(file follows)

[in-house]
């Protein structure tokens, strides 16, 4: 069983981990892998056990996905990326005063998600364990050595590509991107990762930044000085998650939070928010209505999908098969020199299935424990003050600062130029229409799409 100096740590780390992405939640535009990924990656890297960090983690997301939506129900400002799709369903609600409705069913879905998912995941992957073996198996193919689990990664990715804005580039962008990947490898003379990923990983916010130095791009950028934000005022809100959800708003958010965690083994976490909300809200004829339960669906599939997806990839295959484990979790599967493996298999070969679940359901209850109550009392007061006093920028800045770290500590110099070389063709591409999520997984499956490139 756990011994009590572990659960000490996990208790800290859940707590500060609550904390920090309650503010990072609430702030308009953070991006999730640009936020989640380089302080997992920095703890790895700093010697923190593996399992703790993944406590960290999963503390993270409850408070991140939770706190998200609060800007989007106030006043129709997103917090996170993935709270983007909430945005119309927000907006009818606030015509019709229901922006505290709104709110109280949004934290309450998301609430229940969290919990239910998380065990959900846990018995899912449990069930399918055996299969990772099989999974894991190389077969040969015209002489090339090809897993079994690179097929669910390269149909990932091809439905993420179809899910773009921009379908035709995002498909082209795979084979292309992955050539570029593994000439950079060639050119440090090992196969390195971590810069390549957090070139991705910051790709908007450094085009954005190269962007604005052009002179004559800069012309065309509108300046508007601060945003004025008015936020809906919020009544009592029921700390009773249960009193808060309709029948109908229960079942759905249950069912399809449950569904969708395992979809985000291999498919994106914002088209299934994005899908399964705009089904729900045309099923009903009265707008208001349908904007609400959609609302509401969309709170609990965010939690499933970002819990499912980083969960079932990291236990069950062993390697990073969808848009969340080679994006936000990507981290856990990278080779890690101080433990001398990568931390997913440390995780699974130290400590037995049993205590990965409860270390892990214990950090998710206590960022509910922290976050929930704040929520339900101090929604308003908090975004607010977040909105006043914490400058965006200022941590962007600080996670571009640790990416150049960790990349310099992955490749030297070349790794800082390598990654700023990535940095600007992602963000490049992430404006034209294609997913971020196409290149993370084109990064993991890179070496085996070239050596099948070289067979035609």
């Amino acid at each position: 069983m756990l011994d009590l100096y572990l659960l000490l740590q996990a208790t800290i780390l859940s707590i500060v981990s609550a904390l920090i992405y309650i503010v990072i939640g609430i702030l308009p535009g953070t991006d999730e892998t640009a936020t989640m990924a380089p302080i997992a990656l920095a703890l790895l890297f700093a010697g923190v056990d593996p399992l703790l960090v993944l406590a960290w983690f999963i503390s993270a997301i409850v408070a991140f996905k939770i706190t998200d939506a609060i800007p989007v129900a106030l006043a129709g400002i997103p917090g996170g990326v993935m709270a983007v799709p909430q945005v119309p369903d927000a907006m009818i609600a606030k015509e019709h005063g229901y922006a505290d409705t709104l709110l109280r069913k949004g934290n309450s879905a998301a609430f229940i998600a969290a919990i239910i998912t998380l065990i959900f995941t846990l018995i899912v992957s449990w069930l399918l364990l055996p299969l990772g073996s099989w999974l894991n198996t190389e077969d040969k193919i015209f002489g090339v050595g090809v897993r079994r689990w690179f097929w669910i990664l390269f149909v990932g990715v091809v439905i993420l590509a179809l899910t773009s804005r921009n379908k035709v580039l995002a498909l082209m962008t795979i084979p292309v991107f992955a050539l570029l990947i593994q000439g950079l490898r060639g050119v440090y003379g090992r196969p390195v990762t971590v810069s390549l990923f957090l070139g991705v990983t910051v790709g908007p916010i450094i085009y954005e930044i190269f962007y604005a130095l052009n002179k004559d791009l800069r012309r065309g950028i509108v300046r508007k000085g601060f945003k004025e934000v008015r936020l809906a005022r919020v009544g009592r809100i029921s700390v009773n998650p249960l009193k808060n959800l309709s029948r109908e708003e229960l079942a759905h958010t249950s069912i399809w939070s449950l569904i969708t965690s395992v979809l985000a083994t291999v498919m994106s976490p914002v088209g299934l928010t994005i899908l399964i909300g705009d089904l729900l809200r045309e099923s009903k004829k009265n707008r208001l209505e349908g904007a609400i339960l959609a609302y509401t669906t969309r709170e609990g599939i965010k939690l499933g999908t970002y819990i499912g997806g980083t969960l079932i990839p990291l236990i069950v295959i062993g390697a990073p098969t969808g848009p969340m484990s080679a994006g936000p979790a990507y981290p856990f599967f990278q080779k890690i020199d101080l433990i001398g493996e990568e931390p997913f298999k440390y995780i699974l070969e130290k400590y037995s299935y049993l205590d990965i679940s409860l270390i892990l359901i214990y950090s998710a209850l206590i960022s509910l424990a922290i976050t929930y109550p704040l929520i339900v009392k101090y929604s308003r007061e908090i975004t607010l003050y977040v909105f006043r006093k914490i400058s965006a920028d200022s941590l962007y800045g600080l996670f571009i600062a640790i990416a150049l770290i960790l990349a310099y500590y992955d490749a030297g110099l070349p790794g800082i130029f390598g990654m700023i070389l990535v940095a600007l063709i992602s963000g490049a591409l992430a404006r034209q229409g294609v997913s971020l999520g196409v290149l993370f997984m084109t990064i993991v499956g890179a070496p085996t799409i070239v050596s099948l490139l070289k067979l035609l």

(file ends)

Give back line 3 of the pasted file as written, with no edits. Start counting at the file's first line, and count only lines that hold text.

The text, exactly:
């Amino acid at each position: 069983m756990l011994d009590l100096y572990l659960l000490l740590q996990a208790t800290i780390l859940s707590i500060v981990s609550a904390l920090i992405y309650i503010v990072i939640g609430i702030l308009p535009g953070t991006d999730e892998t640009a936020t989640m990924a380089p302080i997992a990656l920095a703890l790895l890297f700093a010697g923190v056990d593996p399992l703790l960090v993944l406590a960290w983690f999963i503390s993270a997301i409850v408070a991140f996905k939770i706190t998200d939506a609060i800007p989007v129900a106030l006043a129709g400002i997103p917090g996170g990326v993935m709270a983007v799709p909430q945005v119309p369903d927000a907006m009818i609600a606030k015509e019709h005063g229901y922006a505290d409705t709104l709110l109280r069913k949004g934290n309450s879905a998301a609430f229940i998600a969290a919990i239910i998912t998380l065990i959900f995941t846990l018995i899912v992957s449990w069930l399918l364990l055996p299969l990772g073996s099989w999974l894991n198996t190389e077969d040969k193919i015209f002489g090339v050595g090809v897993r079994r689990w690179f097929w669910i990664l390269f149909v990932g990715v091809v439905i993420l590509a179809l899910t773009s804005r921009n379908k035709v580039l995002a498909l082209m962008t795979i084979p292309v991107f992955a050539l570029l990947i593994q000439g950079l490898r060639g050119v440090y003379g090992r196969p390195v990762t971590v810069s390549l990923f957090l070139g991705v990983t910051v790709g908007p916010i450094i085009y954005e930044i190269f962007y604005a130095l052009n002179k004559d791009l800069r012309r065309g950028i509108v300046r508007k000085g601060f945003k004025e934000v008015r936020l809906a005022r919020v009544g009592r809100i029921s700390v009773n998650p249960l009193k808060n959800l309709s029948r109908e708003e229960l079942a759905h958010t249950s069912i399809w939070s449950l569904i969708t965690s395992v979809l985000a083994t291999v498919m994106s976490p914002v088209g299934l928010t994005i899908l399964i909300g705009d089904l729900l809200r045309e099923s009903k004829k009265n707008r208001l209505e349908g904007a609400i339960l959609a609302y509401t669906t969309r709170e609990g599939i965010k939690l499933g999908t970002y819990i499912g997806g980083t969960l079932i990839p990291l236990i069950v295959i062993g390697a990073p098969t969808g848009p969340m484990s080679a994006g936000p979790a990507y981290p856990f599967f990278q080779k890690i020199d101080l433990i001398g493996e990568e931390p997913f298999k440390y995780i699974l070969e130290k400590y037995s299935y049993l205590d990965i679940s409860l270390i892990l359901i214990y950090s998710a209850l206590i960022s509910l424990a922290i976050t929930y109550p704040l929520i339900v009392k101090y929604s308003r007061e908090i975004t607010l003050y977040v909105f006043r006093k914490i400058s965006a920028d200022s941590l962007y800045g600080l996670f571009i600062a640790i990416a150049l770290i960790l990349a310099y500590y992955d490749a030297g110099l070349p790794g800082i130029f390598g990654m700023i070389l990535v940095a600007l063709i992602s963000g490049a591409l992430a404006r034209q229409g294609v997913s971020l999520g196409v290149l993370f997984m084109t990064i993991v499956g890179a070496p085996t799409i070239v050596s099948l490139l070289k067979l035609l």